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Why your fitness tracker needs GPS Why your fitness tracker needs GPS
If you’re serious about your sporting performance or your fitness, then you need to get as much information as you can from your activity... Why your fitness tracker needs GPS

If you’re serious about your sporting performance or your fitness, then you need to get as much information as you can from your activity tracker or fitness device.

Endurance athletes, in particular, can derive immense benefit from GPS-enabled devices as they accurately track variables such as distance, various speed metrics including pace, and total elevation gained or lost.

READ MORE: Fitbit Charge 4 available soon at Dis-Chem stores

Balance volume and intensity

This in-depth feedback will help to quantify your training and track your progress towards your goal or new PB. Specifically, this information indicates the volume and intensity of your training.

An accurate view of this data is vital for optimal training periodisation – how you progressively increase your total training load over specific phases.

The general guideline is to focus on one aspect at a time. As an example, start with a volume-based base phase, adding distance in increments of 10% each week.

Once you’ve reached your weekly mileage target, drop the volume slightly and then focus on conditioning. This could include speed work or hill training. Include a short recovery phase between each block.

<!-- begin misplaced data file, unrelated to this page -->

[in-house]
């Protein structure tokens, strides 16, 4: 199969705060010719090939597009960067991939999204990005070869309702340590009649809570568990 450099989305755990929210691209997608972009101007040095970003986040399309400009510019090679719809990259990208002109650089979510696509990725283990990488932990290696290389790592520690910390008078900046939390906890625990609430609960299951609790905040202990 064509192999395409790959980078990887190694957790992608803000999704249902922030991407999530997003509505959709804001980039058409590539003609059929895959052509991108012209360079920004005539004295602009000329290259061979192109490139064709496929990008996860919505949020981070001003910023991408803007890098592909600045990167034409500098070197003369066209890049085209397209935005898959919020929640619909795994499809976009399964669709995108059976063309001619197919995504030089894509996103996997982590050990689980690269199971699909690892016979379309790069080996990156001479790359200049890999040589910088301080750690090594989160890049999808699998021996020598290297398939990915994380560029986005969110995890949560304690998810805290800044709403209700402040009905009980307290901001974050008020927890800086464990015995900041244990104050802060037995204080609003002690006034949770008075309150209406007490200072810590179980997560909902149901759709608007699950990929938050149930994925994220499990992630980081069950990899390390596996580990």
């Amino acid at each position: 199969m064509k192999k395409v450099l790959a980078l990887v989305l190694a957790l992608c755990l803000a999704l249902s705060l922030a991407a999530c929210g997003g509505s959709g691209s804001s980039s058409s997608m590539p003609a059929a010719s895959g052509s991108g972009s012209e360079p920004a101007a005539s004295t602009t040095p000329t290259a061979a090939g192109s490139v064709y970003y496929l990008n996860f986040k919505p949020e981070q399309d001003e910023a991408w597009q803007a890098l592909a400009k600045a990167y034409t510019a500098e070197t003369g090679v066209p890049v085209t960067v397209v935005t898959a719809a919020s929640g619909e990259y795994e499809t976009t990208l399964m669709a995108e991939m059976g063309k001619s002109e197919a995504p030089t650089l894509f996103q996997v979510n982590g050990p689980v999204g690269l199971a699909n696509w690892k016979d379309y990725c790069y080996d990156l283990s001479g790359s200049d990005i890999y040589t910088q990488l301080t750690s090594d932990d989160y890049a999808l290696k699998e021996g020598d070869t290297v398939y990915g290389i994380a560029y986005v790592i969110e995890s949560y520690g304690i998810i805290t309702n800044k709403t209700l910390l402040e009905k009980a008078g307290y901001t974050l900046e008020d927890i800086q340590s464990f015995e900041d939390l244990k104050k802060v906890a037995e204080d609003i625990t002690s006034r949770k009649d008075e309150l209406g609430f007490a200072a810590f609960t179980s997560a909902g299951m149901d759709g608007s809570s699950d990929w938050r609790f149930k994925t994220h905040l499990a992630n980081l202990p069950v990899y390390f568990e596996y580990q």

READ MORE: Pre-order your Fitbit Charge 4 now.

Real-time feedback

The pacing functionality enabled by GPS tracking also provides real-time feedback from your device while you train or race.

Athletes use this info to hit specific speeds or intensity zones during intense training to get the most from their sessions, or during a race to ensure they maintain on target pace to achieve that PB!

Many devices also offer on-device cues and prompts, with a virtual racer or pacer and auditory cues like beeps or tactile prompts like vibration alerts.

You can use this feedback for motivation, or to race a virtual opponent to beat a previous best on a specific route or improve at a benchmark training session.

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The big picture

And by combining this cumulative distance and intensity information with the heart rate, calorie consumption and sleep data that a GPS-enabled device usually tracks, you’ll gain deeper insights into how your body is responding and adapting.

Depending on the companion app and ecosystem your device connects to, you’ll likely receive insights regarding your recovery – are you over- or under-recovered, or peaking for a goal race – and your current fitness levels (usually represented as a rise in VO2max).

What you want to see is a gradual increase over time in terms of distance and/or speed, from week to week and from one training block to the next.

Ideally, you want your heart rate to remain constant will your speed increases. That indicates that you’re becoming more efficient and fitter, which means your training is working, thanks to your device!

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